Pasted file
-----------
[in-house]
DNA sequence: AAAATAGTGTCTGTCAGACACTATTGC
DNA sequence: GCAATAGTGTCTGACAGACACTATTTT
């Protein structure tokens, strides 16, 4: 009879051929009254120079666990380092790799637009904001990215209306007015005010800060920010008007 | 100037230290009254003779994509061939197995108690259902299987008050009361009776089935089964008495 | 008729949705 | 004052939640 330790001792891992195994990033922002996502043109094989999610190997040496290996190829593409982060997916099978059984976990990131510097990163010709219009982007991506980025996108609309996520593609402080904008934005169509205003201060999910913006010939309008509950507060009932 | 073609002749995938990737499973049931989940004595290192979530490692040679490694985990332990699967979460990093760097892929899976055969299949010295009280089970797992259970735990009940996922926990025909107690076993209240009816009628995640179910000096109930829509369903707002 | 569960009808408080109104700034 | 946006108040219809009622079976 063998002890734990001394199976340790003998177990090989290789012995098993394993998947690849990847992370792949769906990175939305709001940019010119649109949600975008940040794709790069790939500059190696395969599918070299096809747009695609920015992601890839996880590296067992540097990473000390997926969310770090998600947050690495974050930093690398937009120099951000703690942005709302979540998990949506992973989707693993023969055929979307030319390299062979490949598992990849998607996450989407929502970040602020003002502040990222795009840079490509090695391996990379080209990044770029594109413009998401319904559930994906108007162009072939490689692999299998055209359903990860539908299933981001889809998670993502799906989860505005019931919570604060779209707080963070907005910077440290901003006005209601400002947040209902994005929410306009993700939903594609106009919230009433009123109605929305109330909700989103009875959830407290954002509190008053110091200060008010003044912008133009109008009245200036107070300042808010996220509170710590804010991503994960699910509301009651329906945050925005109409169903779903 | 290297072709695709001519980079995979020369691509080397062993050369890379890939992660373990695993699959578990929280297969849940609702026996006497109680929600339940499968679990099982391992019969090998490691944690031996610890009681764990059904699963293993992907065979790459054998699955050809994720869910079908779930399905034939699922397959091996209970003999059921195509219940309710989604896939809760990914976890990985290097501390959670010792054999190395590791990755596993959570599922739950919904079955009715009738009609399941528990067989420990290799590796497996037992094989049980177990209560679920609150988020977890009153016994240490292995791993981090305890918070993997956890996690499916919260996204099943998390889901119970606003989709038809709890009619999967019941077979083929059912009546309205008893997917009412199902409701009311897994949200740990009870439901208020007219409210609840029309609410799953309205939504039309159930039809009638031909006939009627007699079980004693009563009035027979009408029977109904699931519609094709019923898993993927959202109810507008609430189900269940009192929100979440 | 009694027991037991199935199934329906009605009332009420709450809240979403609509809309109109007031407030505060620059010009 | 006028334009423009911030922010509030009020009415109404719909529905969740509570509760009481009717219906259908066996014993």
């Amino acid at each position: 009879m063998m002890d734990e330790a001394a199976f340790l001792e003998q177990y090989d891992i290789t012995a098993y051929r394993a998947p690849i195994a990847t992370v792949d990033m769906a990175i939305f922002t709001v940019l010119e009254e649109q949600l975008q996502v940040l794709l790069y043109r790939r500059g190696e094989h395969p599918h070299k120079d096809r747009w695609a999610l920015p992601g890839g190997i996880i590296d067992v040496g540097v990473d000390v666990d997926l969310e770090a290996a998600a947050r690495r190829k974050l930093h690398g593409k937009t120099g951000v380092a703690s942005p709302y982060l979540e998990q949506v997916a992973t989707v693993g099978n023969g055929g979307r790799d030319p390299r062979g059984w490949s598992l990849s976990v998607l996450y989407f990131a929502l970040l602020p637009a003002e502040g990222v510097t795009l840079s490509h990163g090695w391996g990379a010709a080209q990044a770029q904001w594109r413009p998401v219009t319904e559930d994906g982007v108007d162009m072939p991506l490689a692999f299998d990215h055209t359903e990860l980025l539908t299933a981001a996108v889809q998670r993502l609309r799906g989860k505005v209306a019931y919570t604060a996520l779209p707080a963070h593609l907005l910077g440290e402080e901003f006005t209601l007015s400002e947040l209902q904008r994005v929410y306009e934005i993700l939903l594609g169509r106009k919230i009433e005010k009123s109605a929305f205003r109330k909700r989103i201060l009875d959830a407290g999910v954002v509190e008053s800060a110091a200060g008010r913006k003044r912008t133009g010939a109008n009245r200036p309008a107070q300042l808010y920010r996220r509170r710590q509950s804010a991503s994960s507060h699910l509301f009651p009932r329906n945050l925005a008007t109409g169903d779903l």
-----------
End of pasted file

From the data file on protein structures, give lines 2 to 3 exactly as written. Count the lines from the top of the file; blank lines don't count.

DNA sequence: AAAATAGTGTCTGTCAGACACTATTGC
DNA sequence: GCAATAGTGTCTGACAGACACTATTTT